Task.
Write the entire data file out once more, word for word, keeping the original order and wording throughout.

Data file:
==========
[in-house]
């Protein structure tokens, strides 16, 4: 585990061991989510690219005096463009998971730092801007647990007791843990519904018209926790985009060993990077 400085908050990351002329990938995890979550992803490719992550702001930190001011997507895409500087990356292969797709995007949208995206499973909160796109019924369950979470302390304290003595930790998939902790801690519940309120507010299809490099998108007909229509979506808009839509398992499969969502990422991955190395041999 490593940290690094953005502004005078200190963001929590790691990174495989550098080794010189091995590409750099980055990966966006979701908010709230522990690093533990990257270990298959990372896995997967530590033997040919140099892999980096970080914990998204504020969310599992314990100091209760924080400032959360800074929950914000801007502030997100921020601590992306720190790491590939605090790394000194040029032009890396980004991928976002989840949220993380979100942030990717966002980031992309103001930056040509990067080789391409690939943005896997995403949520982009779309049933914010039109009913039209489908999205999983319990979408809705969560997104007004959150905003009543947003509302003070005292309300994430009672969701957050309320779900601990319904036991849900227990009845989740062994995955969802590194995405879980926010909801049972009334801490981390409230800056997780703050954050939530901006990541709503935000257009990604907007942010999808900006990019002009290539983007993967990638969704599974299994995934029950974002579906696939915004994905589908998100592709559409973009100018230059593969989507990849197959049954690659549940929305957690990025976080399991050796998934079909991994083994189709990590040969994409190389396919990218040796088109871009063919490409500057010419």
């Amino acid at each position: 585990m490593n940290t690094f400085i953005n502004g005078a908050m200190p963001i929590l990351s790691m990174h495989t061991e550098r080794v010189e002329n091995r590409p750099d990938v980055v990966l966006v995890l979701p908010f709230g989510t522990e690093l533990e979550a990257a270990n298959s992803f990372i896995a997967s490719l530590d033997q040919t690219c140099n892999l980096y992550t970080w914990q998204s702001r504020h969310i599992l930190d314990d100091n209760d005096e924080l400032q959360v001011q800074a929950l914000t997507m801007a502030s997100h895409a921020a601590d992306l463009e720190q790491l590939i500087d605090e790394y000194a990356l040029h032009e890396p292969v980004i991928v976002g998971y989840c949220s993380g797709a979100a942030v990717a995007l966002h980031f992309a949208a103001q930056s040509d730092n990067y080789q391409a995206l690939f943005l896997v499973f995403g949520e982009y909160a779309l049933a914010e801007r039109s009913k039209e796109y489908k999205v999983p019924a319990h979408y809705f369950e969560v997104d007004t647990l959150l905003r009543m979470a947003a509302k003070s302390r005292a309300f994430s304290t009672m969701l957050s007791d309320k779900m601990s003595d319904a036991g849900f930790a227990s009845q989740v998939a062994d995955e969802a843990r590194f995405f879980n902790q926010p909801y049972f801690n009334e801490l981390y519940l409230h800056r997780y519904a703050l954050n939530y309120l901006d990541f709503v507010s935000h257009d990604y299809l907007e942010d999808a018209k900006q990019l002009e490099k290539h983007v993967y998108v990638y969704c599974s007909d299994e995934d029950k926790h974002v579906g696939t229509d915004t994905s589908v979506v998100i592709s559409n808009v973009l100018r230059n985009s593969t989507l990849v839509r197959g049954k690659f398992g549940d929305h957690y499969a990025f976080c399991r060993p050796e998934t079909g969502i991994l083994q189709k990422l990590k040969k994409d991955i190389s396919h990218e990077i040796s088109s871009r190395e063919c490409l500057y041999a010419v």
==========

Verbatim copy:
[in-house]
């Protein structure tokens, strides 16, 4: 585990061991989510690219005096463009998971730092801007647990007791843990519904018209926790985009060993990077 400085908050990351002329990938995890979550992803490719992550702001930190001011997507895409500087990356292969797709995007949208995206499973909160796109019924369950979470302390304290003595930790998939902790801690519940309120507010299809490099998108007909229509979506808009839509398992499969969502990422991955190395041999 490593940290690094953005502004005078200190963001929590790691990174495989550098080794010189091995590409750099980055990966966006979701908010709230522990690093533990990257270990298959990372896995997967530590033997040919140099892999980096970080914990998204504020969310599992314990100091209760924080400032959360800074929950914000801007502030997100921020601590992306720190790491590939605090790394000194040029032009890396980004991928976002989840949220993380979100942030990717966002980031992309103001930056040509990067080789391409690939943005896997995403949520982009779309049933914010039109009913039209489908999205999983319990979408809705969560997104007004959150905003009543947003509302003070005292309300994430009672969701957050309320779900601990319904036991849900227990009845989740062994995955969802590194995405879980926010909801049972009334801490981390409230800056997780703050954050939530901006990541709503935000257009990604907007942010999808900006990019002009290539983007993967990638969704599974299994995934029950974002579906696939915004994905589908998100592709559409973009100018230059593969989507990849197959049954690659549940929305957690990025976080399991050796998934079909991994083994189709990590040969994409190389396919990218040796088109871009063919490409500057010419």
């Amino acid at each position: 585990m490593n940290t690094f400085i953005n502004g005078a908050m200190p963001i929590l990351s790691m990174h495989t061991e550098r080794v010189e002329n091995r590409p750099d990938v980055v990966l966006v995890l979701p908010f709230g989510t522990e690093l533990e979550a990257a270990n298959s992803f990372i896995a997967s490719l530590d033997q040919t690219c140099n892999l980096y992550t970080w914990q998204s702001r504020h969310i599992l930190d314990d100091n209760d005096e924080l400032q959360v001011q800074a929950l914000t997507m801007a502030s997100h895409a921020a601590d992306l463009e720190q790491l590939i500087d605090e790394y000194a990356l040029h032009e890396p292969v980004i991928v976002g998971y989840c949220s993380g797709a979100a942030v990717a995007l966002h980031f992309a949208a103001q930056s040509d730092n990067y080789q391409a995206l690939f943005l896997v499973f995403g949520e982009y909160a779309l049933a914010e801007r039109s009913k039209e796109y489908k999205v999983p019924a319990h979408y809705f369950e969560v997104d007004t647990l959150l905003r009543m979470a947003a509302k003070s302390r005292a309300f994430s304290t009672m969701l957050s007791d309320k779900m601990s003595d319904a036991g849900f930790a227990s009845q989740v998939a062994d995955e969802a843990r590194f995405f879980n902790q926010p909801y049972f801690n009334e801490l981390y519940l409230h800056r997780y519904a703050l954050n939530y309120l901006d990541f709503v507010s935000h257009d990604y299809l907007e942010d999808a018209k900006q990019l002009e490099k290539h983007v993967y998108v990638y969704c599974s007909d299994e995934d029950k926790h974002v579906g696939t229509d915004t994905s589908v979506v998100i592709s559409n808009v973009l100018r230059n985009s593969t989507l990849v839509r197959g049954k690659f398992g549940d929305h957690y499969a990025f976080c399991r060993p050796e998934t079909g969502i991994l083994q189709k990422l990590k040969k994409d991955i190389s396919h990218e990077i040796s088109s871009r190395e063919c490409l500057y041999a010419v």